Dorothy Graden, an artist living in Valparaiso, Ind., tours the Midwest and other parts of the world showcasing her art and her love for history and nature.
She is inspired by petroglyphs and pictographs that she finds on hikes and camping trips through the American south and west. She has visited prehistoric rock art sites that date back 30,000 years.
Ms. Graden uses a process called papermaking for her art. The process starts with pigmenting paper and adding cotton rags over the layers to give it a texture that resembles canyon walls. Then, when it’s dry, she presses it, and adds more color to it with ink and pastels. The finished product is, she says, her own interpretation of prehistoric rock art.
Her exhibit “Liminal Spaces” will be on display through July 11 at the Evanston Art Center, 1717 Central St.
In her exhibit, Ms. Graden attempts to give her viewers a closer and more personal experience with the ancient art in which she bases her work. She says liminal spaces are “where the dimensions meet and when you go through the ‘veil’ you enter a different world, whether it be time or place or no time nor place.”
She tries to relate the art in her exhibit to these liminal spaces. This helped her come up with the name of the exhibit, along with her love for history and spirituality. “I named my show because when I’m at petroglyph sites I feel like I’m in the past and present at the same time and the walls that the rock art is on are layered multidimensional places where, because they are liminal spaces, one can travel back through the time of the ancients.”
Ms. Graden told the RoundTable that she wants her followers to feel how she does when she finds rock art. “I can hear the hunters coming home, I can hear the children playing around.” To her, there is a more spiritual connection to history in her art.
Ms. Graden speaks about certain symbols and shapes in the “Liminal Spaces” exhibit that have held a deeper meaning for centuries, some of which are lost or have changed from their original meaning. “Think about playing telephone for 2,000 years. Things change.”
The opening exhibit was followed by an artist talk in the lobby of the Evanston Art Center. Ms. Graden showed images from the exhibit, other projects, and pieces she has worked on, and photographs that display her inspiration. The talk was an hour in length in front of a crowd of 10 individuals.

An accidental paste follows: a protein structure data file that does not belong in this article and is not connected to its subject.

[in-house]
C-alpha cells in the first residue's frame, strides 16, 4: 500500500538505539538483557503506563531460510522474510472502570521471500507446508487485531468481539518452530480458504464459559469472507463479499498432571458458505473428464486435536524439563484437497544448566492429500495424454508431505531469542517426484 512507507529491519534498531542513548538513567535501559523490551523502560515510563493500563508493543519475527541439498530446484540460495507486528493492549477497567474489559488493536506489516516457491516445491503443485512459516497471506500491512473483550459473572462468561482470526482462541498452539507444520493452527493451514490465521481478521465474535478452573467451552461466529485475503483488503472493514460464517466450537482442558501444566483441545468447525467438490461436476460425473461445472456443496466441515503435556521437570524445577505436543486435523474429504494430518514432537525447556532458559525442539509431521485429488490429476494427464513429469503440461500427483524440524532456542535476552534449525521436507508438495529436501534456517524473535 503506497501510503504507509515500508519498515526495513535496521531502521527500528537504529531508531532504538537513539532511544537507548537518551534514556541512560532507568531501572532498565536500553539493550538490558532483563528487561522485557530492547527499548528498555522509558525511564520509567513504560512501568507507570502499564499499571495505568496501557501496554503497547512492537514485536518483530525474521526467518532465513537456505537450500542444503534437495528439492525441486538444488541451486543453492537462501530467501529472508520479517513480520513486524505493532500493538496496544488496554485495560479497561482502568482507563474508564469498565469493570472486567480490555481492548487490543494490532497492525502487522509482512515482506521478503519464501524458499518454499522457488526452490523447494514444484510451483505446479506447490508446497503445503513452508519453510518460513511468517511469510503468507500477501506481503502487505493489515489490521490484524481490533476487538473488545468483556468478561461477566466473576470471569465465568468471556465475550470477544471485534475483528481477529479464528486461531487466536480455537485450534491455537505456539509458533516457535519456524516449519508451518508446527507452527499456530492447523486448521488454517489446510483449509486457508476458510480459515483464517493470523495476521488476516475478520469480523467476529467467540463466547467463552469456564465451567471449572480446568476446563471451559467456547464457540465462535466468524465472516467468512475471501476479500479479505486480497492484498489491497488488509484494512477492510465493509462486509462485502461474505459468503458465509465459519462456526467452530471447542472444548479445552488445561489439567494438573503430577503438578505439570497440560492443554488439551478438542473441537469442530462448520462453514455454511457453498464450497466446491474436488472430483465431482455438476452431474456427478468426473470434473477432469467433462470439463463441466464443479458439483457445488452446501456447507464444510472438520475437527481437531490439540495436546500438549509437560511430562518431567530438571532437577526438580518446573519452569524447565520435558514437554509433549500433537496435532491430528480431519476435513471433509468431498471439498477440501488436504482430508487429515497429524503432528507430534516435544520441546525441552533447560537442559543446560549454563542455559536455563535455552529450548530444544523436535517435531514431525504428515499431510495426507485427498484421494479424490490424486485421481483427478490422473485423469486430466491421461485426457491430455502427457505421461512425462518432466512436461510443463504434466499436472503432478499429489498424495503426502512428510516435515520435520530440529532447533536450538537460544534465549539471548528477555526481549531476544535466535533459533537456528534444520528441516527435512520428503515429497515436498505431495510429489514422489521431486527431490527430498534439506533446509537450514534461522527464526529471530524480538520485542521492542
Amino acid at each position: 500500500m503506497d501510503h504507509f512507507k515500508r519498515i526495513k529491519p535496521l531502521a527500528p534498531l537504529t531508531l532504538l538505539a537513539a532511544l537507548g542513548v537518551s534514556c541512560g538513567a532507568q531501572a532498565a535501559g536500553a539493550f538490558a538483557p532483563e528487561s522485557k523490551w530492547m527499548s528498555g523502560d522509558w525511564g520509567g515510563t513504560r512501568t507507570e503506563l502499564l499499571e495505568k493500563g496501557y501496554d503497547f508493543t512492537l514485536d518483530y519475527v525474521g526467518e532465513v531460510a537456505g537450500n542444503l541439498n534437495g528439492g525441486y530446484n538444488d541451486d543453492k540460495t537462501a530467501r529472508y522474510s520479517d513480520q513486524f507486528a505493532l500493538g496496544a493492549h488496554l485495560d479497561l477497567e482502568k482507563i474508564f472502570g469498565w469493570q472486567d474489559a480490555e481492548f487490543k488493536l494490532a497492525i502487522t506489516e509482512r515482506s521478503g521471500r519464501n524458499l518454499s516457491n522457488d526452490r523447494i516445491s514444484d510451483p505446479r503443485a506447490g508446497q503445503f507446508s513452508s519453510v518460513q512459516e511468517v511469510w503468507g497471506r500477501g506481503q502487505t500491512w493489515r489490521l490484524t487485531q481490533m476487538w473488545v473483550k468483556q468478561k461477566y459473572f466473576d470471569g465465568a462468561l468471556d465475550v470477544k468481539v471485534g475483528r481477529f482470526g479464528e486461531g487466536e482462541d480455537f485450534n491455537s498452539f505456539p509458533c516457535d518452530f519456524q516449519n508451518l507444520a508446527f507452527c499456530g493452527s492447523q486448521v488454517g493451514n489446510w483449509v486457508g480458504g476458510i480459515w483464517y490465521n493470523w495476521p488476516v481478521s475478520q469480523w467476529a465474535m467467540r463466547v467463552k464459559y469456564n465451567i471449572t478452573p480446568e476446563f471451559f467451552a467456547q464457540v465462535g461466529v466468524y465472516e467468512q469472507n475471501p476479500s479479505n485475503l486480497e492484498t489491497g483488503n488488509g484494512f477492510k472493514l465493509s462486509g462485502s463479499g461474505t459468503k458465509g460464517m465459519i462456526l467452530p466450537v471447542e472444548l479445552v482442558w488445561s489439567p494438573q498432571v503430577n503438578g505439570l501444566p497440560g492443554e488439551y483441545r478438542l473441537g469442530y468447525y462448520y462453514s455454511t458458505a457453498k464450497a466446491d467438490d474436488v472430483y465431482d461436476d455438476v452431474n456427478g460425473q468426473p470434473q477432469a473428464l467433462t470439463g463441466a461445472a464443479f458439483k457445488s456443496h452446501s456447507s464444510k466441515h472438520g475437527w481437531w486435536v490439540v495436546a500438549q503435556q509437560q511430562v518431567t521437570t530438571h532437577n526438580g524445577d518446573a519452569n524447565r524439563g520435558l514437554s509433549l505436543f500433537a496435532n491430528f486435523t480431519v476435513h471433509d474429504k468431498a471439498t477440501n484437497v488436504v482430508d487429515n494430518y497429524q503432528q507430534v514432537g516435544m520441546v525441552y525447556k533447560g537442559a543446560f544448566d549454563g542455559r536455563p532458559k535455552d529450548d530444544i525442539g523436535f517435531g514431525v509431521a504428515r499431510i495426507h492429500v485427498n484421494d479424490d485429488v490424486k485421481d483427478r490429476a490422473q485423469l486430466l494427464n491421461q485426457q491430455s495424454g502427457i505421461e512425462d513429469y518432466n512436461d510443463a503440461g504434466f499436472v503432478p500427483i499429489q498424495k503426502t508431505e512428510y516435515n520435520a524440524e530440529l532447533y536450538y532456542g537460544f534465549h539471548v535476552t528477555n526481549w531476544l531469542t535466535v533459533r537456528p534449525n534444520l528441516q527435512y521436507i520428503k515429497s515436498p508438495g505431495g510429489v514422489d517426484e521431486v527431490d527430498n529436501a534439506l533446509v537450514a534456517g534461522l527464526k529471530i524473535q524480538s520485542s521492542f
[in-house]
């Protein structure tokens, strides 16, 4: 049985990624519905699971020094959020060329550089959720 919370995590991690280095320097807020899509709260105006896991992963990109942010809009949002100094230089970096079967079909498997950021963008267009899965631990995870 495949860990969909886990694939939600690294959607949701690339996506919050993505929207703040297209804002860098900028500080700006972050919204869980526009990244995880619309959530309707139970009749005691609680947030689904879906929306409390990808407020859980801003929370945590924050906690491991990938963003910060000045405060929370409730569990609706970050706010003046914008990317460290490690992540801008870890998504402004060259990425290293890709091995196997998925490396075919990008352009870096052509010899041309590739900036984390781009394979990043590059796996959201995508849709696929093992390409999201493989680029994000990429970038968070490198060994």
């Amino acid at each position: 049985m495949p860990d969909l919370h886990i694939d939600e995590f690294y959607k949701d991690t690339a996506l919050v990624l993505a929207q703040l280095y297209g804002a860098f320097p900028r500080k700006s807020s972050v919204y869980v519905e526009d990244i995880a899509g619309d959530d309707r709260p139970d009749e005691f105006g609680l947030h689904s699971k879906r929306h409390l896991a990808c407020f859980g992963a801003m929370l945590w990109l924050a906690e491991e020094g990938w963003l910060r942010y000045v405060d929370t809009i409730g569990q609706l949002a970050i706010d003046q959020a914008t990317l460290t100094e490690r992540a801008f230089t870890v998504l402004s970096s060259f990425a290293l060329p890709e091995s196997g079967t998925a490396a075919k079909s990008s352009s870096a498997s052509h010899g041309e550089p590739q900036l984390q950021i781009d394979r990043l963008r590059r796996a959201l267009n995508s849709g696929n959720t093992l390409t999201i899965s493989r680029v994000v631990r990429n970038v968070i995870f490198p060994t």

A symbol that she mentions throughout her artist lecture is the thunderbird, which symbolizes power in early civilizations across the Americas. During her hikes, she comes across this symbol a lot in caves and tries to add in her interpretations of it in her artwork. The higher up a mountain one goes, the more images of birds one finds. This is because, she says, they are from a higher part of the world. Ms. Graden tries to incorporate these images in the work she displays in this exhibit.
The drawing above is featured in the Liminal Spaces exhibit. The piece is called the dance, and is based on a petroglyph that Ms. Graden photographed on one of her cave visits. The drawing was made in 2016 with India ink on paper. Through her interpretation of the original cave art, Ms. Graden sees animals dancing. The pieces in this exhibit are paintings and drawings that are lathered with colors of all kinds.
Ms. Graden also tries to spread awareness about trespassing on and/or vandalizing private rock art sites through her exhibits. Many sites are becoming state parks or privately owned in order to prevent the destruction of these prehistoric art pieces. Ms. Graden says that though this is a step in the right direction, much more work has to be done to protect them.
Ms. Graden has displayed her artwork at the Russian Academy of Science in Moscow, the University College Cork, Ireland, and at the University of Innsbruck in Austria. Some of her photographs have been featured in the Theosophical Society’s journal, Quest.